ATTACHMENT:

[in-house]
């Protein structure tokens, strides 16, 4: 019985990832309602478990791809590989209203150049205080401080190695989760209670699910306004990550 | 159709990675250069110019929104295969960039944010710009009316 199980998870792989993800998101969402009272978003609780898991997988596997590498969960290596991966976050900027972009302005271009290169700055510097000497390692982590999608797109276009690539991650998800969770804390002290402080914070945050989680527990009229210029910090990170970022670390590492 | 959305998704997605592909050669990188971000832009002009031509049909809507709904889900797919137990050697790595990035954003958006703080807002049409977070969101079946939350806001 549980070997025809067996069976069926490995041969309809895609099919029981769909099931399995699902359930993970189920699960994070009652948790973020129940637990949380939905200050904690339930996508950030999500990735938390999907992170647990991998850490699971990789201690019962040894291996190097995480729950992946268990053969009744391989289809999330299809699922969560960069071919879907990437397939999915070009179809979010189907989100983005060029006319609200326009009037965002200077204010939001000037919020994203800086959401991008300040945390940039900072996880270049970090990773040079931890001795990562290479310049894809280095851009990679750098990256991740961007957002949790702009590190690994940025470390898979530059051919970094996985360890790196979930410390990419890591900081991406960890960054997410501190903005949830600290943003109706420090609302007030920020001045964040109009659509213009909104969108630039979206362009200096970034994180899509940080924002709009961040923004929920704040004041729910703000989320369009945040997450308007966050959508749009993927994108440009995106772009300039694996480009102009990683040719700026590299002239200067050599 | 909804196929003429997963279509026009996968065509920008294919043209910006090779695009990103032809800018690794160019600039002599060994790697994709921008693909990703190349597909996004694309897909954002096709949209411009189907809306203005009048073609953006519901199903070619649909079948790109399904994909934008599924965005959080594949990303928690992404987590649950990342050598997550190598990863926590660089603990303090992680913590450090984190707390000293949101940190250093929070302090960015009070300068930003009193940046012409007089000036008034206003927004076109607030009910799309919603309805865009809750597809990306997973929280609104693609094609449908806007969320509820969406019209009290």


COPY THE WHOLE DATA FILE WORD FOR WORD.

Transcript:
[in-house]
């Protein structure tokens, strides 16, 4: 019985990832309602478990791809590989209203150049205080401080190695989760209670699910306004990550 | 159709990675250069110019929104295969960039944010710009009316 199980998870792989993800998101969402009272978003609780898991997988596997590498969960290596991966976050900027972009302005271009290169700055510097000497390692982590999608797109276009690539991650998800969770804390002290402080914070945050989680527990009229210029910090990170970022670390590492 | 959305998704997605592909050669990188971000832009002009031509049909809507709904889900797919137990050697790595990035954003958006703080807002049409977070969101079946939350806001 549980070997025809067996069976069926490995041969309809895609099919029981769909099931399995699902359930993970189920699960994070009652948790973020129940637990949380939905200050904690339930996508950030999500990735938390999907992170647990991998850490699971990789201690019962040894291996190097995480729950992946268990053969009744391989289809999330299809699922969560960069071919879907990437397939999915070009179809979010189907989100983005060029006319609200326009009037965002200077204010939001000037919020994203800086959401991008300040945390940039900072996880270049970090990773040079931890001795990562290479310049894809280095851009990679750098990256991740961007957002949790702009590190690994940025470390898979530059051919970094996985360890790196979930410390990419890591900081991406960890960054997410501190903005949830600290943003109706420090609302007030920020001045964040109009659509213009909104969108630039979206362009200096970034994180899509940080924002709009961040923004929920704040004041729910703000989320369009945040997450308007966050959508749009993927994108440009995106772009300039694996480009102009990683040719700026590299002239200067050599 | 909804196929003429997963279509026009996968065509920008294919043209910006090779695009990103032809800018690794160019600039002599060994790697994709921008693909990703190349597909996004694309897909954002096709949209411009189907809306203005009048073609953006519901199903070619649909079948790109399904994909934008599924965005959080594949990303928690992404987590649950990342050598997550190598990863926590660089603990303090992680913590450090984190707390000293949101940190250093929070302090960015009070300068930003009193940046012409007089000036008034206003927004076109607030009910799309919603309805865009809750597809990306997973929280609104693609094609449908806007969320509820969406019209009290």